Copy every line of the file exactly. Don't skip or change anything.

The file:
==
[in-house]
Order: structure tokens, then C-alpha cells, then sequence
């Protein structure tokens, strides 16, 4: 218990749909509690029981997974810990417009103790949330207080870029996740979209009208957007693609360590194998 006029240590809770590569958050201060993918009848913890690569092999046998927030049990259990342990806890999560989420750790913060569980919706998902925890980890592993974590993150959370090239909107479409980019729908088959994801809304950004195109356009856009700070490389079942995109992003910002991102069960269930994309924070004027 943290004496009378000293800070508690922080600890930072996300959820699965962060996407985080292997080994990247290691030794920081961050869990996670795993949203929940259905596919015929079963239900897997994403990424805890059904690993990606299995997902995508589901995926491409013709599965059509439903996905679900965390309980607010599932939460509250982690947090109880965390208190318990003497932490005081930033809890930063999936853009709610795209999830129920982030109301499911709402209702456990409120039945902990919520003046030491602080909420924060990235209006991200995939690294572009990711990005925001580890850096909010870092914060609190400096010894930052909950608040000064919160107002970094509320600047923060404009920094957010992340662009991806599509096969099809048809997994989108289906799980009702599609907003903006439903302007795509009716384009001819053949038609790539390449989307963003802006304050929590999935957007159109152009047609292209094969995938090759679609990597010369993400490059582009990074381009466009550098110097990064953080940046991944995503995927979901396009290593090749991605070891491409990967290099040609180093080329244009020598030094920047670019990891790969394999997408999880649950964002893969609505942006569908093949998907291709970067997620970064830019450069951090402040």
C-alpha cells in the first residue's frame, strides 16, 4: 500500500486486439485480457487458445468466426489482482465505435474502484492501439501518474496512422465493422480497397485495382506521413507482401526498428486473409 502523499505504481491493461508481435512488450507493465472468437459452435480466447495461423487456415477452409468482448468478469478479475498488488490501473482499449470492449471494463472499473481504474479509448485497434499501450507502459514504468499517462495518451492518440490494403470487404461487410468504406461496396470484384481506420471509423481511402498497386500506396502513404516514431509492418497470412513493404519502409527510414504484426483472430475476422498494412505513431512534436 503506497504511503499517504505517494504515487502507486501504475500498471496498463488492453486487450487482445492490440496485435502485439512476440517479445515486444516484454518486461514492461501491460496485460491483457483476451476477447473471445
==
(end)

[in-house]
Order: structure tokens, then C-alpha cells, then sequence
């Protein structure tokens, strides 16, 4: 218990749909509690029981997974810990417009103790949330207080870029996740979209009208957007693609360590194998 006029240590809770590569958050201060993918009848913890690569092999046998927030049990259990342990806890999560989420750790913060569980919706998902925890980890592993974590993150959370090239909107479409980019729908088959994801809304950004195109356009856009700070490389079942995109992003910002991102069960269930994309924070004027 943290004496009378000293800070508690922080600890930072996300959820699965962060996407985080292997080994990247290691030794920081961050869990996670795993949203929940259905596919015929079963239900897997994403990424805890059904690993990606299995997902995508589901995926491409013709599965059509439903996905679900965390309980607010599932939460509250982690947090109880965390208190318990003497932490005081930033809890930063999936853009709610795209999830129920982030109301499911709402209702456990409120039945902990919520003046030491602080909420924060990235209006991200995939690294572009990711990005925001580890850096909010870092914060609190400096010894930052909950608040000064919160107002970094509320600047923060404009920094957010992340662009991806599509096969099809048809997994989108289906799980009702599609907003903006439903302007795509009716384009001819053949038609790539390449989307963003802006304050929590999935957007159109152009047609292209094969995938090759679609990597010369993400490059582009990074381009466009550098110097990064953080940046991944995503995927979901396009290593090749991605070891491409990967290099040609180093080329244009020598030094920047670019990891790969394999997408999880649950964002893969609505942006569908093949998907291709970067997620970064830019450069951090402040």
C-alpha cells in the first residue's frame, strides 16, 4: 500500500486486439485480457487458445468466426489482482465505435474502484492501439501518474496512422465493422480497397485495382506521413507482401526498428486473409 502523499505504481491493461508481435512488450507493465472468437459452435480466447495461423487456415477452409468482448468478469478479475498488488490501473482499449470492449471494463472499473481504474479509448485497434499501450507502459514504468499517462495518451492518440490494403470487404461487410468504406461496396470484384481506420471509423481511402498497386500506396502513404516514431509492418497470412513493404519502409527510414504484426483472430475476422498494412505513431512534436 503506497504511503499517504505517494504515487502507486501504475500498471496498463488492453486487450487482445492490440496485435502485439512476440517479445515486444516484454518486461514492461501491460496485460491483457483476451476477447473471445